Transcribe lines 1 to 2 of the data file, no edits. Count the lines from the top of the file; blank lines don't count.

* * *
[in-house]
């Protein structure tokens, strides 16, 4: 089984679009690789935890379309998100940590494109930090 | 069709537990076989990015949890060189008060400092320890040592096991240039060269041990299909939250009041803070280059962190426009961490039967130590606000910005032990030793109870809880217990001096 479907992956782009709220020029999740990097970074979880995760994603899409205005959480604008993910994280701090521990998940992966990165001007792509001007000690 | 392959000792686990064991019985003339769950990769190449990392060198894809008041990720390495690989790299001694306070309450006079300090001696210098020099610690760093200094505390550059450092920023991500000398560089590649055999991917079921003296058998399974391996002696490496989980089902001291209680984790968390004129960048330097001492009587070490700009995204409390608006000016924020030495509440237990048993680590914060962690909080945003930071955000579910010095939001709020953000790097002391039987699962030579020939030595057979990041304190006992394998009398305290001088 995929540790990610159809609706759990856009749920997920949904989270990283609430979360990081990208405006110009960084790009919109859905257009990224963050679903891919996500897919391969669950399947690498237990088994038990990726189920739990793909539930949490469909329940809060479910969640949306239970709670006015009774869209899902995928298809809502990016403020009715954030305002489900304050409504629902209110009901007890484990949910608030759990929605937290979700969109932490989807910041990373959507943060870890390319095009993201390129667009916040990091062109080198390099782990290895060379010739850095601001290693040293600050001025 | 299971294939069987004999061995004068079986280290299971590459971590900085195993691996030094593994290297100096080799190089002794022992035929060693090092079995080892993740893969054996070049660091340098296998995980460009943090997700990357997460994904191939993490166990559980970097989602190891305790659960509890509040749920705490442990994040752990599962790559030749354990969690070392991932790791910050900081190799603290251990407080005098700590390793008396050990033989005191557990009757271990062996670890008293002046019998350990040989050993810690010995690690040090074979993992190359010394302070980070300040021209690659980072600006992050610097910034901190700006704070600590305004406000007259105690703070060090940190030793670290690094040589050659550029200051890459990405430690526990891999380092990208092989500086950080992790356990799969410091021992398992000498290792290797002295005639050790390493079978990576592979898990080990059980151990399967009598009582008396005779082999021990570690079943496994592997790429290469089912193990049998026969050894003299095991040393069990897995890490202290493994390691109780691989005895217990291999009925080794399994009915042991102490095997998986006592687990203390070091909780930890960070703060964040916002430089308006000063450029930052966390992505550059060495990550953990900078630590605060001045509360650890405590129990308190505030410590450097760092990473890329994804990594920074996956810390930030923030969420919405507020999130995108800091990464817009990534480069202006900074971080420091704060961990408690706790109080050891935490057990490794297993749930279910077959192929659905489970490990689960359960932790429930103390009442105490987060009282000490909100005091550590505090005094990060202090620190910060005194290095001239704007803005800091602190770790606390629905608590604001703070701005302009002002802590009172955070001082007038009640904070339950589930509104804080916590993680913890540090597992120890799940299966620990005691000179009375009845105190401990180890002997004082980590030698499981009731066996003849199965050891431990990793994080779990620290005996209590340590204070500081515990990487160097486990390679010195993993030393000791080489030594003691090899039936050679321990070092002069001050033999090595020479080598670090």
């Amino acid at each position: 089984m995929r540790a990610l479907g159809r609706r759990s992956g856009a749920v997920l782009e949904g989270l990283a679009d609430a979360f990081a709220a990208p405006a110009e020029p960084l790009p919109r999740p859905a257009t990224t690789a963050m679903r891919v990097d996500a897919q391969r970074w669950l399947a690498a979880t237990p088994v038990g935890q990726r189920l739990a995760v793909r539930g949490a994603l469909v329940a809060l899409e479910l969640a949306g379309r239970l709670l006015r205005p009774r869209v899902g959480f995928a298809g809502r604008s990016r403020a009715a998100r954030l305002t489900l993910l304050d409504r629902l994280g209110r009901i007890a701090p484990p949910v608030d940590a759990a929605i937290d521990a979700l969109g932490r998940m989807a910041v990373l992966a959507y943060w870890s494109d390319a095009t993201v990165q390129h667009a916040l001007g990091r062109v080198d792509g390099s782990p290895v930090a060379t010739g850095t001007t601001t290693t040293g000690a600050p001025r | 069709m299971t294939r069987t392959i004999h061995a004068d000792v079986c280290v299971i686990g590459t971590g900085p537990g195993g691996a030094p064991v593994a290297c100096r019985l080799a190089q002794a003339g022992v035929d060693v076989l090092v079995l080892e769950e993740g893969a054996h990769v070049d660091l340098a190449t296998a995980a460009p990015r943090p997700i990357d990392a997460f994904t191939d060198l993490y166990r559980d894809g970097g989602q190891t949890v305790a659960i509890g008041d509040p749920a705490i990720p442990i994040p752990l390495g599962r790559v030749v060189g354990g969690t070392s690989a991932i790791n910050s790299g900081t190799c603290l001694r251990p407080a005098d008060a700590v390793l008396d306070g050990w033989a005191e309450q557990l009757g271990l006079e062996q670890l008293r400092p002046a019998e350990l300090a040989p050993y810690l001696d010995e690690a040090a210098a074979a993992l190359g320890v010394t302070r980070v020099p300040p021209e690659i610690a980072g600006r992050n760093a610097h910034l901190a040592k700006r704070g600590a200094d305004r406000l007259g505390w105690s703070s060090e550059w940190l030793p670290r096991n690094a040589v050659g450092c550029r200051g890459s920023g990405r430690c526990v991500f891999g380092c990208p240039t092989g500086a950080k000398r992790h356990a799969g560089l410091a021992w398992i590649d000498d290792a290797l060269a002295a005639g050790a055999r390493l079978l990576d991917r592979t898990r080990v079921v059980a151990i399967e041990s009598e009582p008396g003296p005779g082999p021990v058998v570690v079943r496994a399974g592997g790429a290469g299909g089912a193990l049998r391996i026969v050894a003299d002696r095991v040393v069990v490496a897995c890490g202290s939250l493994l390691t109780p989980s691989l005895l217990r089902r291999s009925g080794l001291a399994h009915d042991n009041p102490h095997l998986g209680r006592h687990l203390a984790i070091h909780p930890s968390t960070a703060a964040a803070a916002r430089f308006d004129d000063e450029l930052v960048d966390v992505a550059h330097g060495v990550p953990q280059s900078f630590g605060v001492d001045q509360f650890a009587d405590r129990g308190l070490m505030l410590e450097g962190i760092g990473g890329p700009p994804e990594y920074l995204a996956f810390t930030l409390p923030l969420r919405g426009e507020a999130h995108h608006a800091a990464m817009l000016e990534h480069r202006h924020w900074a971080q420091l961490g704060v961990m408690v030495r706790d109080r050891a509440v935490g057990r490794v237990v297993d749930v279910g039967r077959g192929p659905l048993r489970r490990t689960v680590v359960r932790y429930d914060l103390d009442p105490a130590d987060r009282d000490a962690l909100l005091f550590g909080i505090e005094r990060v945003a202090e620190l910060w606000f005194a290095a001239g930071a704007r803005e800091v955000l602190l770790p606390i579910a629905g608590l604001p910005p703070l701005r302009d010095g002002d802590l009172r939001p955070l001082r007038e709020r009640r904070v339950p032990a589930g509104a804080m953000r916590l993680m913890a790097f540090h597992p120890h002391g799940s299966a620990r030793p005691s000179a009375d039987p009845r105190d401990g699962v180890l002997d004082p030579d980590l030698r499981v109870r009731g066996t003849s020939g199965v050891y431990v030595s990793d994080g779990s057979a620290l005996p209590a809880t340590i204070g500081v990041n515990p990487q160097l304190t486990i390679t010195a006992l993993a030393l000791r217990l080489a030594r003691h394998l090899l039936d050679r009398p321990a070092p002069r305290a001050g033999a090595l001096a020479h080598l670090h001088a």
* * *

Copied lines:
[in-house]
């Protein structure tokens, strides 16, 4: 089984679009690789935890379309998100940590494109930090 | 069709537990076989990015949890060189008060400092320890040592096991240039060269041990299909939250009041803070280059962190426009961490039967130590606000910005032990030793109870809880217990001096 479907992956782009709220020029999740990097970074979880995760994603899409205005959480604008993910994280701090521990998940992966990165001007792509001007000690 | 392959000792686990064991019985003339769950990769190449990392060198894809008041990720390495690989790299001694306070309450006079300090001696210098020099610690760093200094505390550059450092920023991500000398560089590649055999991917079921003296058998399974391996002696490496989980089902001291209680984790968390004129960048330097001492009587070490700009995204409390608006000016924020030495509440237990048993680590914060962690909080945003930071955000579910010095939001709020953000790097002391039987699962030579020939030595057979990041304190006992394998009398305290001088 995929540790990610159809609706759990856009749920997920949904989270990283609430979360990081990208405006110009960084790009919109859905257009990224963050679903891919996500897919391969669950399947690498237990088994038990990726189920739990793909539930949490469909329940809060479910969640949306239970709670006015009774869209899902995928298809809502990016403020009715954030305002489900304050409504629902209110009901007890484990949910608030759990929605937290979700969109932490989807910041990373959507943060870890390319095009993201390129667009916040990091062109080198390099782990290895060379010739850095601001290693040293600050001025 | 299971294939069987004999061995004068079986280290299971590459971590900085195993691996030094593994290297100096080799190089002794022992035929060693090092079995080892993740893969054996070049660091340098296998995980460009943090997700990357997460994904191939993490166990559980970097989602190891305790659960509890509040749920705490442990994040752990599962790559030749354990969690070392991932790791910050900081190799603290251990407080005098700590390793008396050990033989005191557990009757271990062996670890008293002046019998350990040989050993810690010995690690040090074979993992190359010394302070980070300040021209690659980072600006992050610097910034901190700006704070600590305004406000007259105690703070060090940190030793670290690094040589050659550029200051890459990405430690526990891999380092990208092989500086950080992790356990799969410091021992398992000498290792290797002295005639050790390493079978990576592979898990080990059980151990399967009598009582008396005779082999021990570690079943496994592997790429290469089912193990049998026969050894003299095991040393069990897995890490202290493994390691109780691989005895217990291999009925080794399994009915042991102490095997998986006592687990203390070091909780930890960070703060964040916002430089308006000063450029930052966390992505550059060495990550953990900078630590605060001045509360650890405590129990308190505030410590450097760092990473890329994804990594920074996956810390930030923030969420919405507020999130995108800091990464817009990534480069202006900074971080420091704060961990408690706790109080050891935490057990490794297993749930279910077959192929659905489970490990689960359960932790429930103390009442105490987060009282000490909100005091550590505090005094990060202090620190910060005194290095001239704007803005800091602190770790606390629905608590604001703070701005302009002002802590009172955070001082007038009640904070339950589930509104804080916590993680913890540090597992120890799940299966620990005691000179009375009845105190401990180890002997004082980590030698499981009731066996003849199965050891431990990793994080779990620290005996209590340590204070500081515990990487160097486990390679010195993993030393000791080489030594003691090899039936050679321990070092002069001050033999090595020479080598670090």